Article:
Maria Ramita Simbola Martinez, Cora Durand, and Virginia Duran helped to preserve the distinctive micaceous pottery tradition that is important in Picuris and other nearby pueblos. Made with locally mined mica-rich clay, these unusual pots have a glittery sheen. They are fired at a low temperature which makes them ideal for cooking. While valued for their utility, these pots are also now considered works of art.

Roadside Marker Location: Pueblo of Picuris; Taos County, US Hwy 75/ Indian Road, Mile Marker 11.5

You can view a county by county list of the Historic Women Mile Markers in this pdf.

You can view a map of the Historic Women Mile Markers at www.nmhistoricwomen.org

March is Women’s History Month. During this month we’ll be highlighting some of the women featured on New Mexico’s Historic Women Roadside Markers. Text provided by our colleagues at New Mexico Historic Preservation Division

Marking NM’s Historic Women: Estella Garcia & the Women of the WPA, Fabric Artists

Photo Credit: Palace of the Governors Photo Archives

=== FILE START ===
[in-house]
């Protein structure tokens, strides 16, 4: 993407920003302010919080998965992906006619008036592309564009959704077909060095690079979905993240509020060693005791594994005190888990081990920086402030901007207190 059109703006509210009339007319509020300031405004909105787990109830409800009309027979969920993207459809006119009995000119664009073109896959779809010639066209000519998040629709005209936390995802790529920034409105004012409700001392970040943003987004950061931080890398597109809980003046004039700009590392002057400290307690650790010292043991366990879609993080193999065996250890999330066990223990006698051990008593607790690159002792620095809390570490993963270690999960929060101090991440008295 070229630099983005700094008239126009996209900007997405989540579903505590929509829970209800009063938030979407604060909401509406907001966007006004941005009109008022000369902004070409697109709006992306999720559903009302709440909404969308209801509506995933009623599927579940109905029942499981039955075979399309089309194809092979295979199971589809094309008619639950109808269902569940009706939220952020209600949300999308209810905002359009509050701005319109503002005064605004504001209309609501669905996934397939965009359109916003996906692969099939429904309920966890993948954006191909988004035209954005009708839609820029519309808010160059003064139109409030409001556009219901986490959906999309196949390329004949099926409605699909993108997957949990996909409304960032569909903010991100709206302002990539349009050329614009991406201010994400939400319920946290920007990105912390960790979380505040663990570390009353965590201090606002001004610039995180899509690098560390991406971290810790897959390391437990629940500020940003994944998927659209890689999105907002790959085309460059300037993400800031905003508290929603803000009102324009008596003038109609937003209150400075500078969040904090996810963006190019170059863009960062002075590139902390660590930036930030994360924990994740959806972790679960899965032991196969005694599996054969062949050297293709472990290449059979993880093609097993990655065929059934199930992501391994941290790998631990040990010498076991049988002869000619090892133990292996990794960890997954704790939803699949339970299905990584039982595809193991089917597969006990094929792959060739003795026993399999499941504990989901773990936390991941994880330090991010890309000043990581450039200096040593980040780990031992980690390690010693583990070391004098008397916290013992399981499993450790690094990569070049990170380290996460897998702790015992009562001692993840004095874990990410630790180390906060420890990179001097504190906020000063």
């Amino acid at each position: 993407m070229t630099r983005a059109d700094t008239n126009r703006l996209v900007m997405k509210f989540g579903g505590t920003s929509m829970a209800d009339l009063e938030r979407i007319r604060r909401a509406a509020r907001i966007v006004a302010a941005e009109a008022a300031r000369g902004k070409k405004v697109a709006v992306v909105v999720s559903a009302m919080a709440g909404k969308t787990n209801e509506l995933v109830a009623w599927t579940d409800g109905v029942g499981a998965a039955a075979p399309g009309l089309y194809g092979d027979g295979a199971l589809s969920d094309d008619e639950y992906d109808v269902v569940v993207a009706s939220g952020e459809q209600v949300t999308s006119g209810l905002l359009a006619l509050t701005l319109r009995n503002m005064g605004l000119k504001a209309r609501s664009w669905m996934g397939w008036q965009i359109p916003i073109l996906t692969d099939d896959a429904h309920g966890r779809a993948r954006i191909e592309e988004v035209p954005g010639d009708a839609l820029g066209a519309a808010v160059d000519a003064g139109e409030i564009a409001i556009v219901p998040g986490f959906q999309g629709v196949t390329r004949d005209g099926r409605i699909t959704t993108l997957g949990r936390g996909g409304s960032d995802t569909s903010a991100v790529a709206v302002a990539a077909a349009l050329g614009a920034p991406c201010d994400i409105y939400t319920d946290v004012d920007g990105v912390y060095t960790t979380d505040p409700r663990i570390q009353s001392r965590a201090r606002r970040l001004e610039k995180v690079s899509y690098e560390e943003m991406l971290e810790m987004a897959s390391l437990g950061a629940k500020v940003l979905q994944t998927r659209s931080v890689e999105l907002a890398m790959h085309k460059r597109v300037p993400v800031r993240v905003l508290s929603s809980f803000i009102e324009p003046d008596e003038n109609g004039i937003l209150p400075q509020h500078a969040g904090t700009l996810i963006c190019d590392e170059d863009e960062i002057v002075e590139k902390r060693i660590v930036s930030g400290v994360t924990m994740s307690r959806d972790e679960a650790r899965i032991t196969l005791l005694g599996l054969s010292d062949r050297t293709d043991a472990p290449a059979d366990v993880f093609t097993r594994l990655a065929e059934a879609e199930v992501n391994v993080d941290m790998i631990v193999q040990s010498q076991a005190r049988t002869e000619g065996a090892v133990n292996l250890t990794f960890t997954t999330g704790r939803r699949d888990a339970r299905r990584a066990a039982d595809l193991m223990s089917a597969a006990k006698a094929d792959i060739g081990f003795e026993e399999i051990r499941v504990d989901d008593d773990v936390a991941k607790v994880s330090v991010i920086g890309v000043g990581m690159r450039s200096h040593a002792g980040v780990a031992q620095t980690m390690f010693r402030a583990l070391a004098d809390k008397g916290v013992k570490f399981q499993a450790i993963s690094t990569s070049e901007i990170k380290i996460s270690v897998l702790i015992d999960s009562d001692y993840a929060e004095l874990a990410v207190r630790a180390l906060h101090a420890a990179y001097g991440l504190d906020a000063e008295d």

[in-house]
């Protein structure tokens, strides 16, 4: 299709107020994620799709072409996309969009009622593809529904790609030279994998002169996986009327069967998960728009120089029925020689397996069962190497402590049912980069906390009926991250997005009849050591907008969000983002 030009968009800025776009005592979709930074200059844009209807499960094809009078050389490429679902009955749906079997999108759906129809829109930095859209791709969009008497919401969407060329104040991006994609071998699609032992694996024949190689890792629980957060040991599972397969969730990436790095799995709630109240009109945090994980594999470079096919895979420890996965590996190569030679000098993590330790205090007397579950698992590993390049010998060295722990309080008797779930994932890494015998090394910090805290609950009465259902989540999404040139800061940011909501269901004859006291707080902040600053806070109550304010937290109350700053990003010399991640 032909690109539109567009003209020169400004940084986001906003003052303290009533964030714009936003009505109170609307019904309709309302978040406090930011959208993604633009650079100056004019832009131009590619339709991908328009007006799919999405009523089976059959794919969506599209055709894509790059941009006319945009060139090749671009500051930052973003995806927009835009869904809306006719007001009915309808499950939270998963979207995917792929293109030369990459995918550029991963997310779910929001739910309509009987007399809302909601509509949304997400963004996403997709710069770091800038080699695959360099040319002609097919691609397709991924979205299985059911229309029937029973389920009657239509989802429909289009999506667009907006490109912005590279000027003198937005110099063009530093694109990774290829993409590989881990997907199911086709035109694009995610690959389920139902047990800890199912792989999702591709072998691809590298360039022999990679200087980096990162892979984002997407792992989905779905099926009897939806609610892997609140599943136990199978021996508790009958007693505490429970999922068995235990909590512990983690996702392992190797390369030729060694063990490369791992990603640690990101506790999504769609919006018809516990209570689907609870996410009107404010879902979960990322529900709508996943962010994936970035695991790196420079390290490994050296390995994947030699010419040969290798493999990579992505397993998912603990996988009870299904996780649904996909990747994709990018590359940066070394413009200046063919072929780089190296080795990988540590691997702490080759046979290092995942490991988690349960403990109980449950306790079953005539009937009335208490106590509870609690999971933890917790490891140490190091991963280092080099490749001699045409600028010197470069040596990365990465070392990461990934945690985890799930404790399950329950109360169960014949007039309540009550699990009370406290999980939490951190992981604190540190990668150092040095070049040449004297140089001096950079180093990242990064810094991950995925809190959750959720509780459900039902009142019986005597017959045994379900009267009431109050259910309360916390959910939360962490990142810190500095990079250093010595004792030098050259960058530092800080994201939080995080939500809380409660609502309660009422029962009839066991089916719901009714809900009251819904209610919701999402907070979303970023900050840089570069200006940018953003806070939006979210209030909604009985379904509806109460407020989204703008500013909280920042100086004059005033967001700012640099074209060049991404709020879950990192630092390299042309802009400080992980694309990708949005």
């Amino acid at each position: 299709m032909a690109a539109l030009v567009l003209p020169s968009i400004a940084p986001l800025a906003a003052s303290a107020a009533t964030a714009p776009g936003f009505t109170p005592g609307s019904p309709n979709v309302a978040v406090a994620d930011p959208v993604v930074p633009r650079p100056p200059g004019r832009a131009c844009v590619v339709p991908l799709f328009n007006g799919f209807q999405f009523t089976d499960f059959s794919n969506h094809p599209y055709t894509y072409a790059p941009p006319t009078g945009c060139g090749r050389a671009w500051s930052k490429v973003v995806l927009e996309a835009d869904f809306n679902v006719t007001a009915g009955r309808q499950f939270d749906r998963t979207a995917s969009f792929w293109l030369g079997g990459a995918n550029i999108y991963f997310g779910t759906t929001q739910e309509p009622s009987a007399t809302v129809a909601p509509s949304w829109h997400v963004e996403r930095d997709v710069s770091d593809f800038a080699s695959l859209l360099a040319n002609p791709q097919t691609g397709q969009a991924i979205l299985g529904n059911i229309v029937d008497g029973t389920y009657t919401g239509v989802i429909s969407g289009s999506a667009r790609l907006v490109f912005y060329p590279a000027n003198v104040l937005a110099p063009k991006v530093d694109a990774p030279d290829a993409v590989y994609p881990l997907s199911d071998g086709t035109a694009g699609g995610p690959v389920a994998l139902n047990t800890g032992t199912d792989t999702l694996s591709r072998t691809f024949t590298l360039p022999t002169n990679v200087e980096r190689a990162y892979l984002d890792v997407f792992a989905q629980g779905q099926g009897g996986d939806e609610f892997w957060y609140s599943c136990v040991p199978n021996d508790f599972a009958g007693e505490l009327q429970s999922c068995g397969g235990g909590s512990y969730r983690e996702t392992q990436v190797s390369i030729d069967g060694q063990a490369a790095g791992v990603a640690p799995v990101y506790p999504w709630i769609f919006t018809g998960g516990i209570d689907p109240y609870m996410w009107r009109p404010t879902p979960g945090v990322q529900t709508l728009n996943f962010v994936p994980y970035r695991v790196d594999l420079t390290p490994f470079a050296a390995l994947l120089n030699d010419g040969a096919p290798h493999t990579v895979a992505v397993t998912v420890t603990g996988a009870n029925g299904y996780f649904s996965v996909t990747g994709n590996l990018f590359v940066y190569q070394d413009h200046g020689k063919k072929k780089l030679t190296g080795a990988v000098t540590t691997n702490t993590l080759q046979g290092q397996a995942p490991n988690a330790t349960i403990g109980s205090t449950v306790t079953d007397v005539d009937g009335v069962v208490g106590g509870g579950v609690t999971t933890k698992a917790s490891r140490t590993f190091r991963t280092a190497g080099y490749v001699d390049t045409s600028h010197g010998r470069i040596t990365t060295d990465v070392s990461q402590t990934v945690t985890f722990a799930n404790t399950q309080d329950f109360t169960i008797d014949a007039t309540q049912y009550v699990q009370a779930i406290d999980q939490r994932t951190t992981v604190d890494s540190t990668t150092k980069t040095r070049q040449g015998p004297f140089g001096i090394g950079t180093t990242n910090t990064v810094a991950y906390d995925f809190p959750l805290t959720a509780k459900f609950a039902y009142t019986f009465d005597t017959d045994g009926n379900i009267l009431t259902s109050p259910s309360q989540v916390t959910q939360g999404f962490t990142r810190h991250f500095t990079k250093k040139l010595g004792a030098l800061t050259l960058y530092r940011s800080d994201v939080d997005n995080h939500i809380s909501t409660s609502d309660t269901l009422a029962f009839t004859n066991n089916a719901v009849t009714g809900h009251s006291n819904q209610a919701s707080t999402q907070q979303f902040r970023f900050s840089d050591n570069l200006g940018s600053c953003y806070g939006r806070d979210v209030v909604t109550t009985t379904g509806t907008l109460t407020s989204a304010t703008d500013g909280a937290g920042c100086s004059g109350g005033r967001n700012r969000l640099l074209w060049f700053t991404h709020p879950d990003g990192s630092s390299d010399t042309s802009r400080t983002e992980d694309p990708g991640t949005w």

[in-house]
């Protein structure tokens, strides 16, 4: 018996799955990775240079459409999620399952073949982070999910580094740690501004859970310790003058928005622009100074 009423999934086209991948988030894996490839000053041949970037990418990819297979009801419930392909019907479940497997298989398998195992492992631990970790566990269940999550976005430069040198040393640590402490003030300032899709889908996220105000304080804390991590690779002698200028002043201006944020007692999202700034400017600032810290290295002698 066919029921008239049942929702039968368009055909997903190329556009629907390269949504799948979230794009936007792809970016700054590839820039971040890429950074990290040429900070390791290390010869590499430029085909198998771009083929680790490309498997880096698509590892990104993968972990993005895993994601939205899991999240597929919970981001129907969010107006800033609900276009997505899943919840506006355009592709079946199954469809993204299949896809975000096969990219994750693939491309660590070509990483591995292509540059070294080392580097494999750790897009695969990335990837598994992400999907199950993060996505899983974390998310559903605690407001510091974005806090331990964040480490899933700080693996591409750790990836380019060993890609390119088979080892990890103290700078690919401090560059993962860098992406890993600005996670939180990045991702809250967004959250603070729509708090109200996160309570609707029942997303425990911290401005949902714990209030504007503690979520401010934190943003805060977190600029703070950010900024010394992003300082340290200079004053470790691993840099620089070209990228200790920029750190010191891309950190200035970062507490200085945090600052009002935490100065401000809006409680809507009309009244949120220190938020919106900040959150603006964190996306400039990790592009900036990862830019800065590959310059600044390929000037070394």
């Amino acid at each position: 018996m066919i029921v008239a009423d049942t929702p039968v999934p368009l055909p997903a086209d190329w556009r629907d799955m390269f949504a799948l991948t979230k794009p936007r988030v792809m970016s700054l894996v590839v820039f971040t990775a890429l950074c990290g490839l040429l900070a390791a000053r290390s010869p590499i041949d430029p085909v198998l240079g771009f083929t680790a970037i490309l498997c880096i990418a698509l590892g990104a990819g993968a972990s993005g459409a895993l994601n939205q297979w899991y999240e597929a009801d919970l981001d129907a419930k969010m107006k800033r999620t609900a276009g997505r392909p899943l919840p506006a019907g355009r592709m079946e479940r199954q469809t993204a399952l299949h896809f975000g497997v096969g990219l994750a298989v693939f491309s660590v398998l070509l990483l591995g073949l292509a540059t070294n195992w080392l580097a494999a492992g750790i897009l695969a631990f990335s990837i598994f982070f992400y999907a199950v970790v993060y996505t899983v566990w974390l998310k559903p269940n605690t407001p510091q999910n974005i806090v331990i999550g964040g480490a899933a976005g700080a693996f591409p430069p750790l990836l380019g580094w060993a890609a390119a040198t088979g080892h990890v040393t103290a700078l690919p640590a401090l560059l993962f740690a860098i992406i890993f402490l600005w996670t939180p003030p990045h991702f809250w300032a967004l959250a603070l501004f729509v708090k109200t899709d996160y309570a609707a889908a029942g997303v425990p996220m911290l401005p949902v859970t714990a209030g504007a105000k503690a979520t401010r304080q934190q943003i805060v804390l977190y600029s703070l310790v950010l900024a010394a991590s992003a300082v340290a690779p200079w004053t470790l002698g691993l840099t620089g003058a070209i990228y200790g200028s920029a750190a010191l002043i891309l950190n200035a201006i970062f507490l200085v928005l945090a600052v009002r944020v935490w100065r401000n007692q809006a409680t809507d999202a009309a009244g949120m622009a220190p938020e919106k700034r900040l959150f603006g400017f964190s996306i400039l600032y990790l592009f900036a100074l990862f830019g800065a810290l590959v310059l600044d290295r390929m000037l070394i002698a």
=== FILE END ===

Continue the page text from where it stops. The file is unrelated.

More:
Stella Garcia and her colcha embroidery class, Federal Art Project (WPA), Melrose, New Mexico. (Estella Garciá standing. Fourth artist from the left identified as Rita Rodríguez Chávez)
Date: circa 1936
POG Negative Number 090204

(SIDE 1) Estella García taught colcha embroidery at Melrose, New Mexico, for the Federal Arts Program in the 1930s. Anglo and Hispana women in Garcia’s class collaborated to design and produce embroidered theater curtains, wall hangings, and seat coverings for institutions across the state including the Albuquerque Little Theatre. Garcia is one of the few Hispanic women artists recorded in FAP documents. Unfortunately, few examples of her work remain. (SIDE 2) Under the umbrella of the WPA, the National Youth Administration, and the Federal Arts Program, instructors and students were recruited to work in community-based art centers that produced fabric arts, including weaving, colcha embroidery, and lace-making. While the artistic creativity of these mostly unrecognized women was considered “women’s work for home use” by WPA administrators, this now popular New Mexican art form has been revitalized.

Roadside Marker Location: Curry County, US Hwy 60/84, Mile Marker 336.18

You can view a county by county list of the Historic Women Mile Markers in this pdf.

You can view a map of the Historic Women Mile Markers at www.nmhistoricwomen.org

March is Women’s History Month. During this month we’ll be highlighting some of the women featured on New Mexico’s Historic Women Roadside Markers. Text provided by our colleagues at New Mexico Historic Preservation Division

Marking NM’s Historic Women: Pablita Velarde

Photo Credit: Palace of the Governors Photo Archives
Pablita Velarde, Santa Clara Pueblo, New Mexico